The transformation of Heideggers critique of technology now moves well beyond Foucaults interpretation of the dispositif [apparatus] to include almost every knowledge, practice, measure, and institution that makes useful the behaviors, gestures, and thoughts of human beings. (55)


Foucault Studies, No. 15, pp. 180-182.

To challenge the thanatopolitical drift, Campbell turns to Foucault, mining a range of texts and lectures to piece together what he calls Foucault s biopolitical ethics. According to Campbell, the turn to Foucault is logical because,
More than any other thinker examined thus far, Fo ucault responds to the major questions [of thanatopolitics]; indeed, in some sense, Foucault responds to himself across his later worka thanatopolitical Foucault who is met by and in my view, superseded by an affirmatively biopolitical Foucault. (119)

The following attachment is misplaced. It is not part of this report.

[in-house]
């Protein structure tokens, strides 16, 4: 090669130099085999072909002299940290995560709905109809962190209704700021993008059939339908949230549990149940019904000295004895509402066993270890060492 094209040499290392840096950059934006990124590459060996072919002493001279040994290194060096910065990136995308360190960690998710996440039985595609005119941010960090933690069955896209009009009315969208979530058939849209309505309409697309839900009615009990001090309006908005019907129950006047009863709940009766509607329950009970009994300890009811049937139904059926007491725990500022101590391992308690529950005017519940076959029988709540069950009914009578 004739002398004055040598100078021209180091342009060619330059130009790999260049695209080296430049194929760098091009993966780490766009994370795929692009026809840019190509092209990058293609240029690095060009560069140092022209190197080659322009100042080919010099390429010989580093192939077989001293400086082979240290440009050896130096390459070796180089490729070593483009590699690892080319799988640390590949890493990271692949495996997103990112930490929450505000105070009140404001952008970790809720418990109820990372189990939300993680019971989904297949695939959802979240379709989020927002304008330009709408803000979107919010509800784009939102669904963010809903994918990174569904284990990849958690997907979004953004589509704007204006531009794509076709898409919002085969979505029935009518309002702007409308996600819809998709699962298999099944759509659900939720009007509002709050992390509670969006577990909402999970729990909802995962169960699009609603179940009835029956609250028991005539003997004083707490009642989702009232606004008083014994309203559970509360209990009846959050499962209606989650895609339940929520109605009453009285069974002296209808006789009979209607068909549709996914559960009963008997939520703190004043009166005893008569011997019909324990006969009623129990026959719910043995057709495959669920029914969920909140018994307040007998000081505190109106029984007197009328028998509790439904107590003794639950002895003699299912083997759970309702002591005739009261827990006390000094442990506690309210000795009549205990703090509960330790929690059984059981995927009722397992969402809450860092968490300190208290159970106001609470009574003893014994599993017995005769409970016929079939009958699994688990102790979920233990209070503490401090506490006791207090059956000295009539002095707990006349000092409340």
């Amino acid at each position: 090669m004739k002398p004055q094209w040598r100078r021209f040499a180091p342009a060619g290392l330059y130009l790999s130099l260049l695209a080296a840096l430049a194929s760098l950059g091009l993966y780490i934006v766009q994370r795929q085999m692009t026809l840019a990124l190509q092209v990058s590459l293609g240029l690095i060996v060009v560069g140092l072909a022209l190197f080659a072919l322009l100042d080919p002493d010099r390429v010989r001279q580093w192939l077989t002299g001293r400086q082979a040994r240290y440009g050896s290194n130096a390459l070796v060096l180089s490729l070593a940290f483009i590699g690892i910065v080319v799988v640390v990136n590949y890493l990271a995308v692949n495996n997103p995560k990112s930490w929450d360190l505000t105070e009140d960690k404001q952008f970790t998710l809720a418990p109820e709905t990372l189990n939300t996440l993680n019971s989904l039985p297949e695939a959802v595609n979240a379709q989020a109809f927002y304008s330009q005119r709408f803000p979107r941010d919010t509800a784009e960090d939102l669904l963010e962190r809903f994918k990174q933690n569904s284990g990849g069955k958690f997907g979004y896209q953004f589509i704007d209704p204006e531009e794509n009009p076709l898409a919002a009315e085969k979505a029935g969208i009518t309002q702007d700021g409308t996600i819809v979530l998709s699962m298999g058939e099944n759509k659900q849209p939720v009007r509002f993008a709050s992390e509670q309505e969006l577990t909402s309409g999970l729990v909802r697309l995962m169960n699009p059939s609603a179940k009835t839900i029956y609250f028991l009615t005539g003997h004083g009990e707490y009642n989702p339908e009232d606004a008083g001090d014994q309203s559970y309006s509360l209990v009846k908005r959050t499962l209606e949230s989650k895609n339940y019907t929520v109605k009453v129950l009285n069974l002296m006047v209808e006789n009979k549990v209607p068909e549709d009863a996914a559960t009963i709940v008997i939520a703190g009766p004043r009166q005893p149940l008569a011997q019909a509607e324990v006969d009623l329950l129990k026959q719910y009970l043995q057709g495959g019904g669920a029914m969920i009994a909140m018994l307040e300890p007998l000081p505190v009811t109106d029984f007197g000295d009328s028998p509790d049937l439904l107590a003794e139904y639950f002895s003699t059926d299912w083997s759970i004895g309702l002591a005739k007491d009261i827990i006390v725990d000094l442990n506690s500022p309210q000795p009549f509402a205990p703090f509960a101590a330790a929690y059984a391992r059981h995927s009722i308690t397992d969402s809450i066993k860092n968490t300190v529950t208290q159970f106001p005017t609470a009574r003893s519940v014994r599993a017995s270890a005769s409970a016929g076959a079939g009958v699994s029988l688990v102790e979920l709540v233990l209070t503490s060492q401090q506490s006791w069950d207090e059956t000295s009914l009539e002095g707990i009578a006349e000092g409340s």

In Campbells reading, Foucaults contribution is his insistence that not all techn slouch toward thanatos, but may be deployed in the service of bos. According the Campbell, On Foucaults read techn is not simply a dispositif, given that techn wasnt historically always interested in capturing bos as merely the self, as a mode to master care; rather, techn was the impetus for the construction of forms of life. (135) Alas, for all of its theoretical import, Campbells contribution to the reintroduction of the bos into biopolitics remains undertheorized. Ultimately for Campbell, Our question must be how to potentialize attention because to do so would be a way of auto-affirming creation and, with it, an affirmative biopolitics. (148) But this manifests in a reading of play in Bataille and Derrida that never fully materializes. Campbell concludes with the insight that, A techn of bos thought through play might be one yet unexplored way to forgo the dour naturalism of biopolitics today, in which the object of politics would be merely biological life or that would have the object of life be thinkable only as a part of a negative politics. (154) Still, one wonders how this could be accomplished in fact, given the serious challenges presented by neoliberalism that motivate Agambens, Espositos, and Sloterdijks respective projects. As numerous critics have suggested in their readings of Derrida, Foucault, and other twentieth century thinkers who kept the possibility of resistance alive in their work, what is needed more than ever is an articulation of what specific libratory strategies and practices within the biopolitical realm might look like. To this end, Campbell has given us great insight into the problem, and a theoretical roadmap toward the answer. This being said, it would be nice to know more about how this newly bios-enriched biopolitics can come to pass. A logical and useful follow-up to Improper Life, then, would build upon the general theoretical framework Campbell has afforded us to conceptualize more fully the specific technai capable of refocusing biopolitics away from death and toward life. Daniel Skinner Capital University Department of Political Science 1 College and Main Columbus, Ohio 43029 USA